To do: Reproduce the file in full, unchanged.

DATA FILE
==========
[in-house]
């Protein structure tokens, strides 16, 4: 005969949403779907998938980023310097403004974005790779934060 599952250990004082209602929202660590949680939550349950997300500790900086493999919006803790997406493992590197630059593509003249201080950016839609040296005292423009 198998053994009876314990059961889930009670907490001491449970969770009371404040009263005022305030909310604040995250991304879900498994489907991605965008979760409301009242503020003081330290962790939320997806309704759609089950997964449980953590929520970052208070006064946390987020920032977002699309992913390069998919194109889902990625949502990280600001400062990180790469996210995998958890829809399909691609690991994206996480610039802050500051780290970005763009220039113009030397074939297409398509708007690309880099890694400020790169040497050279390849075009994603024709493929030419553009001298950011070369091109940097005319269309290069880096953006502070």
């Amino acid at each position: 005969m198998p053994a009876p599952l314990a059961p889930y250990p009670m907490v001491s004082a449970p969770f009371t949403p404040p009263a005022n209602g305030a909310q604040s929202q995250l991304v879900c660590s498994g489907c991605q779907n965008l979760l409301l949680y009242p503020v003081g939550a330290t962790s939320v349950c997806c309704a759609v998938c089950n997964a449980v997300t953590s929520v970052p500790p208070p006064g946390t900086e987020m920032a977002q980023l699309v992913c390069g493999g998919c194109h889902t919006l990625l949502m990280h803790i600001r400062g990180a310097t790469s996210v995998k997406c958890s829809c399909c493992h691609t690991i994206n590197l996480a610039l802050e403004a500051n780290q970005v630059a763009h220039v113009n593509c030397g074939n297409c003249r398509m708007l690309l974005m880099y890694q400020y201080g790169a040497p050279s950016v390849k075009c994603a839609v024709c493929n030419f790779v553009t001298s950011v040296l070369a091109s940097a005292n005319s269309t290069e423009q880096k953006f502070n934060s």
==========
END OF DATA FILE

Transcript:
[in-house]
């Protein structure tokens, strides 16, 4: 005969949403779907998938980023310097403004974005790779934060 599952250990004082209602929202660590949680939550349950997300500790900086493999919006803790997406493992590197630059593509003249201080950016839609040296005292423009 198998053994009876314990059961889930009670907490001491449970969770009371404040009263005022305030909310604040995250991304879900498994489907991605965008979760409301009242503020003081330290962790939320997806309704759609089950997964449980953590929520970052208070006064946390987020920032977002699309992913390069998919194109889902990625949502990280600001400062990180790469996210995998958890829809399909691609690991994206996480610039802050500051780290970005763009220039113009030397074939297409398509708007690309880099890694400020790169040497050279390849075009994603024709493929030419553009001298950011070369091109940097005319269309290069880096953006502070």
């Amino acid at each position: 005969m198998p053994a009876p599952l314990a059961p889930y250990p009670m907490v001491s004082a449970p969770f009371t949403p404040p009263a005022n209602g305030a909310q604040s929202q995250l991304v879900c660590s498994g489907c991605q779907n965008l979760l409301l949680y009242p503020v003081g939550a330290t962790s939320v349950c997806c309704a759609v998938c089950n997964a449980v997300t953590s929520v970052p500790p208070p006064g946390t900086e987020m920032a977002q980023l699309v992913c390069g493999g998919c194109h889902t919006l990625l949502m990280h803790i600001r400062g990180a310097t790469s996210v995998k997406c958890s829809c399909c493992h691609t690991i994206n590197l996480a610039l802050e403004a500051n780290q970005v630059a763009h220039v113009n593509c030397g074939n297409c003249r398509m708007l690309l974005m880099y890694q400020y201080g790169a040497p050279s950016v390849k075009c994603a839609v024709c493929n030419f790779v553009t001298s950011v040296l070369a091109s940097a005292n005319s269309t290069e423009q880096k953006f502070n934060s």